The Movistar team of Nairo Quintana announced last week that the Colombian would target both the Giro d’Italia and Tour de France this year. If he does somehow manage to win both Grand Tours, he would join an exclusive group of riders who have completed the double in the one season.
However, it’s a daunting task that Quintana faces and that’s shown by the fact that no rider has completed the Giro-Tour double since 1998 when Marco Pantani triumphed and it appears to be a lot more of a difficult feat than it was decades ago.
Quintana has triumphed at the Giro previously, taking the overall win in his one and only appearance in 2014. However, he didn’t line up at the Tour that year but has gone on to take 2nd and 3rd places in France in the past two years.
Recent results from riders who have had a chance at the double shows how difficult the task is. In 2010, Ivan Basso won his second Giro d’Italia ahead of David Arroyo and Vincenzo Nibali. He subsequently struggled at the Tour, particularly in the third week and only managed to finish in 31st position. 2012 Giro winner Ryder Hesjedal withdrew from that year’s Tour after being involved in a massive crash.
In 2015, Alberto Contador won the Giro, before going on to finish in 5th place at the Tour which is the best attempt in recent years. His previous victory in the Italian race was in 2008, where he decided not to race at the Tour but bounced back to win the Vuelta. It marked the last time that a Grand Tour double has been achieved.
Last year’s Giro winner Vincenzo Nibali could only manage to finish 30th overall at the Tour, a race which he has previously finished in 3rd and 4th places, in addition to his overall win in 2014. In each of the three years where he finished in the top four, Nibali had avoided taking part in the Giro.
Fausto Coppi was the first rider to do the double in 1949, in what was his first appearance in the Tour de France. He won both races by massive margins of victory. In the Giro, he beat his fierce rival Gino Bartali into second place by over 23 minutes. He took over the pink jersey after a remarkable 17th stage from Cuneo to Pinerolo, when he escaped alone on a stage which included the Maddalena Pass, the Col de Vars, the Col d’Izoard, the Col de Montgenèvre and the Sestriere Pass.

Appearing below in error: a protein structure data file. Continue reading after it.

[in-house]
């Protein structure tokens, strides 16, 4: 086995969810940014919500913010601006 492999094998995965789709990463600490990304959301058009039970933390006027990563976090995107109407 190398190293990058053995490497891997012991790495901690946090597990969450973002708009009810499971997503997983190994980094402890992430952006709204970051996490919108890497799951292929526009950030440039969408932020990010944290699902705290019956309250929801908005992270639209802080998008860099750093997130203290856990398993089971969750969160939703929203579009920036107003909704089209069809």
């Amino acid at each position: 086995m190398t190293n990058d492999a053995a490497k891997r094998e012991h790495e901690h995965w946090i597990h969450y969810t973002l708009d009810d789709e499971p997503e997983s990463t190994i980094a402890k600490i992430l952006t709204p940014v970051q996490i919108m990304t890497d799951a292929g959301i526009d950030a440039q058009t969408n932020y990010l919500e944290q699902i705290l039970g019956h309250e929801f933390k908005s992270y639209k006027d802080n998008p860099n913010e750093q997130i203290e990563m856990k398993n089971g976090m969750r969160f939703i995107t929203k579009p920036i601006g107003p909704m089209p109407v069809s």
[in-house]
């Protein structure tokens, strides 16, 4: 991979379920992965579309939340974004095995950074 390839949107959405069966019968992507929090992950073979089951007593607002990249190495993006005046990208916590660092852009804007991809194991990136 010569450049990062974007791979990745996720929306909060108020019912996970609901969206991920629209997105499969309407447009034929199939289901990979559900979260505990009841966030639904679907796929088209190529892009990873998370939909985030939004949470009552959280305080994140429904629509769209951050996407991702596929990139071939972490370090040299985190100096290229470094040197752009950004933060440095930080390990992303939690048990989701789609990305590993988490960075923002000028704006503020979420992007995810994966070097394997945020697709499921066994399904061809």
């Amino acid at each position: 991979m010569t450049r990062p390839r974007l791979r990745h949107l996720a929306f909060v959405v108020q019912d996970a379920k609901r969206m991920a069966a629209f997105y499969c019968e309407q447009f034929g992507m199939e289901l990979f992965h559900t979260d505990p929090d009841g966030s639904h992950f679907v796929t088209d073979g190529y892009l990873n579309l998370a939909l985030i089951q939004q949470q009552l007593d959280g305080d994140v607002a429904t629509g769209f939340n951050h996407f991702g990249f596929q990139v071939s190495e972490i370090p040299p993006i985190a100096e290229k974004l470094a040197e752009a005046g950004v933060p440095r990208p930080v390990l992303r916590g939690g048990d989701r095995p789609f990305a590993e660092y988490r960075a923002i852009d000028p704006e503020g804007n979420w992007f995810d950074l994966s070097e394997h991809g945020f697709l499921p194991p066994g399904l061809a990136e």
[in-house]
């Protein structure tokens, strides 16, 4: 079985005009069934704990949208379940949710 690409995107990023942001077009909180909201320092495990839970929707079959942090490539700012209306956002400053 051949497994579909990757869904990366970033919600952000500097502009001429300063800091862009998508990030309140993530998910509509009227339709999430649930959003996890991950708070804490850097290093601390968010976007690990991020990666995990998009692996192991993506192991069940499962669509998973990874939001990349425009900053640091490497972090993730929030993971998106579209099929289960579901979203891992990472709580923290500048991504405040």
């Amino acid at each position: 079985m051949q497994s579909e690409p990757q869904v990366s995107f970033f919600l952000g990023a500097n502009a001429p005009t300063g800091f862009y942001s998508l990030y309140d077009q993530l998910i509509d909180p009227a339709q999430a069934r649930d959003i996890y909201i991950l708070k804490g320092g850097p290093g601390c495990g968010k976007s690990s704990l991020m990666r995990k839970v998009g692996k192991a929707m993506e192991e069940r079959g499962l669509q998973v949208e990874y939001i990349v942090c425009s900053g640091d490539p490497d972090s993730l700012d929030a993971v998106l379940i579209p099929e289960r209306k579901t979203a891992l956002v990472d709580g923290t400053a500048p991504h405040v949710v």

Just eighteen days after winning the Giro, Coppi lined up at the start of the Tour in Paris. Once again, he triumphed over Bartali, beating him by nearly eleven minutes to complete the Giro-Tour double for the first time.
Three years later, Coppi once again won both the Giro and the Tour, beating rivals such Fiorenzo Magni and Ferdi Kubler at the Italian race and Stan Ockers and Bernardo Ruiz at the Tour. That was the last time that Coppi would race the Tour de France.
The next cyclist to complete the Giro-Tour double was Jacques Anquetil in 1964. The Frenchman had already won the Vuelta a Espana and Tour de France the previous year, thus becoming the first rider to complete that particular double. Six years after Anquetil, Eddy Merckx would achieve his first Giro-Tour double. In 1972, he did it again and two years after that, he became the first rider to achieve the triple crown of Giro, Tour and World Championship road race.
In 1982, Bernard Hinault won the Giro for the second time in his career where he beat the Bianchi duo of Tommy Prim and Silvano Contini into second and third places respectively. Weeks later, he bookended a fourth Tour win by taking victory in the prologue and the final stage on the Champs Elysées. That win on the final stage came after he had been criticised for making the Tour boring. The Badger achieved the double again in 1985, coming under severe pressure from his own team mate Greg LeMond in the Tour but hanging on to win despite suffering injuries in a crash on the fourteenth stage. It marked Hinault’s fifth Tour win, thus equalling Anquetil and Merckx.
Two years later, Stephen Roche joined Eddy Merckx in becoming the only riders to achieve the Giro-Tour-Worlds triple crown. In 1992 Miguel Indurain won both Grand Tours and did it again the following season before finishing 2nd at the Worlds later that year. Five years later, Pantani achieved his double and as mentioned, he was the last cyclist to do it.
So it’s now nineteen years since a rider has managed the feat which is the longest since Fausto Coppi won both races in 1949. It’s a big ask for a rider to maintain form for six weeks in total and also avoid any injuries or other misfortunes. Adding to the challenge for Quintana is the fact that this year’s Giro is 105 kilometres longer than the 2016 edition. The big winner from the announcement last week would appear to be Chris Froome who can expect to have his biggest competitor lining up at the start in Dusseldorf with a 3572-kilometre Grand Tour in his legs and the physical and mental tiredness which that brings.